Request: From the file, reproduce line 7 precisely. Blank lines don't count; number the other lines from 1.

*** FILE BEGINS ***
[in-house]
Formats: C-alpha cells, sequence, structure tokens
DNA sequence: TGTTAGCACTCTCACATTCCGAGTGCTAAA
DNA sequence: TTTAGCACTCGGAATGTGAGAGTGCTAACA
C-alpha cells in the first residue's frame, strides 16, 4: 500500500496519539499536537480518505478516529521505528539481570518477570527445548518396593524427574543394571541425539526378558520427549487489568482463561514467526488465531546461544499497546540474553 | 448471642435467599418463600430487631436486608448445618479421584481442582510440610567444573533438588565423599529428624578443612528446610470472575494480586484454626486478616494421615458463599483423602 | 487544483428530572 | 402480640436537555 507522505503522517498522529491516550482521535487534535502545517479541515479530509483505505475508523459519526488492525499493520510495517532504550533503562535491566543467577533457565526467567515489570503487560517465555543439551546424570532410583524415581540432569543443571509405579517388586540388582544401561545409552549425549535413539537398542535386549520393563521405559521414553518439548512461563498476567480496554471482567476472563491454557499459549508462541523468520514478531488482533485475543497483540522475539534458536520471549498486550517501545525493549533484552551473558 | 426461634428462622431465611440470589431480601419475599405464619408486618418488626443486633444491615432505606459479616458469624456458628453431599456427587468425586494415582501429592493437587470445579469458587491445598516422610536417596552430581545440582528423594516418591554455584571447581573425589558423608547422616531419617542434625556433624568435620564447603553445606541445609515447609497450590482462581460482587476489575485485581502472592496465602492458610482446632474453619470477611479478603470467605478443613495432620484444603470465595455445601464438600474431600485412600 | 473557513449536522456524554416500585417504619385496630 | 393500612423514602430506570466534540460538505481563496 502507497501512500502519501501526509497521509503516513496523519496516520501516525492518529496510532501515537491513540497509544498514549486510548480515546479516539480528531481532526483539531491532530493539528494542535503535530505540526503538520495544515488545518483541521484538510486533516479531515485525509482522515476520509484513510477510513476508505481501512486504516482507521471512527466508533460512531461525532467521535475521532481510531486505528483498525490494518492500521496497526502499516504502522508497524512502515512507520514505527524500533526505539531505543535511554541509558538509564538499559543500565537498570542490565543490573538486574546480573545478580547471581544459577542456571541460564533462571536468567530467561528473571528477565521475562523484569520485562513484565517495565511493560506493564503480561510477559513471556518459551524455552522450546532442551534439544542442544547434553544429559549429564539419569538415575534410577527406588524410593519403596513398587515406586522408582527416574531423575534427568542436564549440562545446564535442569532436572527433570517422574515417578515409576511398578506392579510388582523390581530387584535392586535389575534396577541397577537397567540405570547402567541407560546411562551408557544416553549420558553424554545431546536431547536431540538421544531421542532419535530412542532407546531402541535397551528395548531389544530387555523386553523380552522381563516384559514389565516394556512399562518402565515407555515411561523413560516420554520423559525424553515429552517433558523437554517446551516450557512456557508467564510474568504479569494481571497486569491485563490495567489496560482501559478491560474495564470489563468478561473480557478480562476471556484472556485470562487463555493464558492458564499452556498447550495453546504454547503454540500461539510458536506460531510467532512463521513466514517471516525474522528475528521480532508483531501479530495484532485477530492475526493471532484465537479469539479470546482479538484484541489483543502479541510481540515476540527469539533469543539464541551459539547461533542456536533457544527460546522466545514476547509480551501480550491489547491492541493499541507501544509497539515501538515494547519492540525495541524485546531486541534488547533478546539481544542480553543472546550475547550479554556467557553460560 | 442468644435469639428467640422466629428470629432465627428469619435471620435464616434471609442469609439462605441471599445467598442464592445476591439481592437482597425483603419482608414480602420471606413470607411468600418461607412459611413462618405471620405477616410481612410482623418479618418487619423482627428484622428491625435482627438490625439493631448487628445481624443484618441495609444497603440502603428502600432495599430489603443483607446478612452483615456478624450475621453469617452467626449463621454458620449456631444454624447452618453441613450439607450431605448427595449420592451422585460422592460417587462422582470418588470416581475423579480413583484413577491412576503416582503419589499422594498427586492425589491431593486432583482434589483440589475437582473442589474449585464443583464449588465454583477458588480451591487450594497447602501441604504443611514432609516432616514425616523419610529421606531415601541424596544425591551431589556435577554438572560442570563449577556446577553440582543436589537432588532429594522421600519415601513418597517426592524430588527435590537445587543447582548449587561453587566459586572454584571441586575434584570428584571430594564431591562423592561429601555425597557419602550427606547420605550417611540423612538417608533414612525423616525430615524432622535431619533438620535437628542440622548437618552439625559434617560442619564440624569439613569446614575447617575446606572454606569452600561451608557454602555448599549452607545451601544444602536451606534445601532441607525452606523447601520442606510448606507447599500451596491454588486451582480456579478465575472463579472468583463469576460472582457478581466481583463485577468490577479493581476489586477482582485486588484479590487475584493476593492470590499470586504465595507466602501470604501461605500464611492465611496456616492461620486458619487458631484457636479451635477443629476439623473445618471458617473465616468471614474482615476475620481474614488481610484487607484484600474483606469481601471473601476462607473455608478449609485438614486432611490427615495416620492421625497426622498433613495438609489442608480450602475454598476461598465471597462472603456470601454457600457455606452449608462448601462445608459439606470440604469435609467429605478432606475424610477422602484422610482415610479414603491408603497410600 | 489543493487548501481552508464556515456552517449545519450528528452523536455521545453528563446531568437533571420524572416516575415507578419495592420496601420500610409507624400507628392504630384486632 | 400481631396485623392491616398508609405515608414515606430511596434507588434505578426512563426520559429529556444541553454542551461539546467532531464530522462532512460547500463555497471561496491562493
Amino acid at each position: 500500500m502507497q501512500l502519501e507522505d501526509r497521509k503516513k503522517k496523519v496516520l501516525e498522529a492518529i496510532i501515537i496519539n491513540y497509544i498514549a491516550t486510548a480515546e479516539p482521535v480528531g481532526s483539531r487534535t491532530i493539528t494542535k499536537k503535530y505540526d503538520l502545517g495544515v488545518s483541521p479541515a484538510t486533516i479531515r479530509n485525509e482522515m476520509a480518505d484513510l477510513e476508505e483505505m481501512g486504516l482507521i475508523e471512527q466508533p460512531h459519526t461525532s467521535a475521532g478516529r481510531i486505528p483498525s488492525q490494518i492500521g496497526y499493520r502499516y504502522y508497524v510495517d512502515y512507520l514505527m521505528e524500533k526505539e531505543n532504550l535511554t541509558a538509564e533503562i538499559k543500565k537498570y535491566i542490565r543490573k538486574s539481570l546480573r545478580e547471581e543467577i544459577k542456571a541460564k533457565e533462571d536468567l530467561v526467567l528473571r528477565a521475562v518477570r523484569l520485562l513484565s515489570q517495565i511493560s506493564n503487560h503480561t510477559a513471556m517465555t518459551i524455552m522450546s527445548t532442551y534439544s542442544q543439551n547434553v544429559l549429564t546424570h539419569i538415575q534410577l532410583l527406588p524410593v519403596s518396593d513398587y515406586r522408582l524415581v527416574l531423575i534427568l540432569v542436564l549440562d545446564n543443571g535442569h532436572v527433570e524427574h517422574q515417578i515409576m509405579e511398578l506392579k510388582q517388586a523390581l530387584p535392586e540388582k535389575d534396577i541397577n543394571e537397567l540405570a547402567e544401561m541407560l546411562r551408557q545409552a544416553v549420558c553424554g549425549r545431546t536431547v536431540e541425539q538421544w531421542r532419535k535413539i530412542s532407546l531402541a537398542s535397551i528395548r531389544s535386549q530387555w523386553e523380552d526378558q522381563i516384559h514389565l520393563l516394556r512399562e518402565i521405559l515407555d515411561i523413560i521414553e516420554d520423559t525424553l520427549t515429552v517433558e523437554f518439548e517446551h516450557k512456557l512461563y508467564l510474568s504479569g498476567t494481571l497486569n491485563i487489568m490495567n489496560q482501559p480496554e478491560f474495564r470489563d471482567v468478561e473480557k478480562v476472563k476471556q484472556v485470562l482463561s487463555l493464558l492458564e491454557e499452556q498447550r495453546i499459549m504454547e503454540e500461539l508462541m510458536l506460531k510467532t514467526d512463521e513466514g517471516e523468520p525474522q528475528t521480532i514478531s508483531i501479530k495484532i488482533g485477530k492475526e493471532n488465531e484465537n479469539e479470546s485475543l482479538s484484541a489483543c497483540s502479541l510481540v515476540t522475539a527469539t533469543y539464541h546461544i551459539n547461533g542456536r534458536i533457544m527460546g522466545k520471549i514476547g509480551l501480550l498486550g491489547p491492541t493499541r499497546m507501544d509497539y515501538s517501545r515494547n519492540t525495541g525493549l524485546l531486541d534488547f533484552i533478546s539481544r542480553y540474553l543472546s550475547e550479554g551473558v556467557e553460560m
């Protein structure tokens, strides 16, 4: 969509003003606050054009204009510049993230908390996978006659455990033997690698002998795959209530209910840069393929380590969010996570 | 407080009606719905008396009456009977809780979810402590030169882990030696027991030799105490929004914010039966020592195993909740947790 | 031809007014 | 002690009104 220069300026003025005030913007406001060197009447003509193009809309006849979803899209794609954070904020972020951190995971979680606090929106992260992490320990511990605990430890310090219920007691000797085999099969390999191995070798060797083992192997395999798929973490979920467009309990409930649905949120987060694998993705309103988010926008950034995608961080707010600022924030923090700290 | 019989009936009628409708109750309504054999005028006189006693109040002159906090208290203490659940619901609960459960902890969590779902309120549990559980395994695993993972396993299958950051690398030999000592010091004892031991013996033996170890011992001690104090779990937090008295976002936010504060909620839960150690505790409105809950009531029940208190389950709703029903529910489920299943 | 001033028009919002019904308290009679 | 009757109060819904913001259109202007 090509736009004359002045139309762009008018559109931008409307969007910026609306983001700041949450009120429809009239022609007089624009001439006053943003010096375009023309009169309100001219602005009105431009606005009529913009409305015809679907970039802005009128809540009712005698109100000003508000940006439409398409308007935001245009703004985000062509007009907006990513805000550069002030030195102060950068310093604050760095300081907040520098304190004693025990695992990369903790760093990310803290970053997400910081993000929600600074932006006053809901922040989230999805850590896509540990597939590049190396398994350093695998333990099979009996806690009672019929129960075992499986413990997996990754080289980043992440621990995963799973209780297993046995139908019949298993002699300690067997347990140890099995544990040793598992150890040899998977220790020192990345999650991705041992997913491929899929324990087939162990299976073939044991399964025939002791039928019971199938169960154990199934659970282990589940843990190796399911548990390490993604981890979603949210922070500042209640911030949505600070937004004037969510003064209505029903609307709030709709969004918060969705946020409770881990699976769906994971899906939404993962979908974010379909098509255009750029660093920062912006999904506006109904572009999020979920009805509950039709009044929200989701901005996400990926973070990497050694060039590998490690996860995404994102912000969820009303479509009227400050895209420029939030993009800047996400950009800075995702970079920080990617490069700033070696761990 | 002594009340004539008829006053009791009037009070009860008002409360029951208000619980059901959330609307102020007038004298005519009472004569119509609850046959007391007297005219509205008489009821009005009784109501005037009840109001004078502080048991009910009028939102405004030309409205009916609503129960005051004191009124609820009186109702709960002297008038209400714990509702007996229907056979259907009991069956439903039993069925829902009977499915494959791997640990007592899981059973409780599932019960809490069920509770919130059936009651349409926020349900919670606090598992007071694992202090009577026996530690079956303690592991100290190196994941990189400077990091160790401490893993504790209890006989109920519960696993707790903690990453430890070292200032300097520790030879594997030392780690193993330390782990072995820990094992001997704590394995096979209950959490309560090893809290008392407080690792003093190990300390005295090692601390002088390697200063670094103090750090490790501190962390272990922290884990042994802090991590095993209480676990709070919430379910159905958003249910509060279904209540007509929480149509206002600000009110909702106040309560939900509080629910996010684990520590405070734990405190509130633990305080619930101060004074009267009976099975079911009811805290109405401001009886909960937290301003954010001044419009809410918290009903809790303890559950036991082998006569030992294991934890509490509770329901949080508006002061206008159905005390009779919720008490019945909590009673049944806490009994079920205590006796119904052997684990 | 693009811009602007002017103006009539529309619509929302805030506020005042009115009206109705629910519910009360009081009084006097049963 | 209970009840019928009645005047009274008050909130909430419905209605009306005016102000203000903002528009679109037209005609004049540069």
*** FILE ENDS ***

């Protein structure tokens, strides 16, 4: 969509003003606050054009204009510049993230908390996978006659455990033997690698002998795959209530209910840069393929380590969010996570 | 407080009606719905008396009456009977809780979810402590030169882990030696027991030799105490929004914010039966020592195993909740947790 | 031809007014 | 002690009104 220069300026003025005030913007406001060197009447003509193009809309006849979803899209794609954070904020972020951190995971979680606090929106992260992490320990511990605990430890310090219920007691000797085999099969390999191995070798060797083992192997395999798929973490979920467009309990409930649905949120987060694998993705309103988010926008950034995608961080707010600022924030923090700290 | 019989009936009628409708109750309504054999005028006189006693109040002159906090208290203490659940619901609960459960902890969590779902309120549990559980395994695993993972396993299958950051690398030999000592010091004892031991013996033996170890011992001690104090779990937090008295976002936010504060909620839960150690505790409105809950009531029940208190389950709703029903529910489920299943 | 001033028009919002019904308290009679 | 009757109060819904913001259109202007 090509736009004359002045139309762009008018559109931008409307969007910026609306983001700041949450009120429809009239022609007089624009001439006053943003010096375009023309009169309100001219602005009105431009606005009529913009409305015809679907970039802005009128809540009712005698109100000003508000940006439409398409308007935001245009703004985000062509007009907006990513805000550069002030030195102060950068310093604050760095300081907040520098304190004693025990695992990369903790760093990310803290970053997400910081993000929600600074932006006053809901922040989230999805850590896509540990597939590049190396398994350093695998333990099979009996806690009672019929129960075992499986413990997996990754080289980043992440621990995963799973209780297993046995139908019949298993002699300690067997347990140890099995544990040793598992150890040899998977220790020192990345999650991705041992997913491929899929324990087939162990299976073939044991399964025939002791039928019971199938169960154990199934659970282990589940843990190796399911548990390490993604981890979603949210922070500042209640911030949505600070937004004037969510003064209505029903609307709030709709969004918060969705946020409770881990699976769906994971899906939404993962979908974010379909098509255009750029660093920062912006999904506006109904572009999020979920009805509950039709009044929200989701901005996400990926973070990497050694060039590998490690996860995404994102912000969820009303479509009227400050895209420029939030993009800047996400950009800075995702970079920080990617490069700033070696761990 | 002594009340004539008829006053009791009037009070009860008002409360029951208000619980059901959330609307102020007038004298005519009472004569119509609850046959007391007297005219509205008489009821009005009784109501005037009840109001004078502080048991009910009028939102405004030309409205009916609503129960005051004191009124609820009186109702709960002297008038209400714990509702007996229907056979259907009991069956439903039993069925829902009977499915494959791997640990007592899981059973409780599932019960809490069920509770919130059936009651349409926020349900919670606090598992007071694992202090009577026996530690079956303690592991100290190196994941990189400077990091160790401490893993504790209890006989109920519960696993707790903690990453430890070292200032300097520790030879594997030392780690193993330390782990072995820990094992001997704590394995096979209950959490309560090893809290008392407080690792003093190990300390005295090692601390002088390697200063670094103090750090490790501190962390272990922290884990042994802090991590095993209480676990709070919430379910159905958003249910509060279904209540007509929480149509206002600000009110909702106040309560939900509080629910996010684990520590405070734990405190509130633990305080619930101060004074009267009976099975079911009811805290109405401001009886909960937290301003954010001044419009809410918290009903809790303890559950036991082998006569030992294991934890509490509770329901949080508006002061206008159905005390009779919720008490019945909590009673049944806490009994079920205590006796119904052997684990 | 693009811009602007002017103006009539529309619509929302805030506020005042009115009206109705629910519910009360009081009084006097049963 | 209970009840019928009645005047009274008050909130909430419905209605009306005016102000203000903002528009679109037209005609004049540069």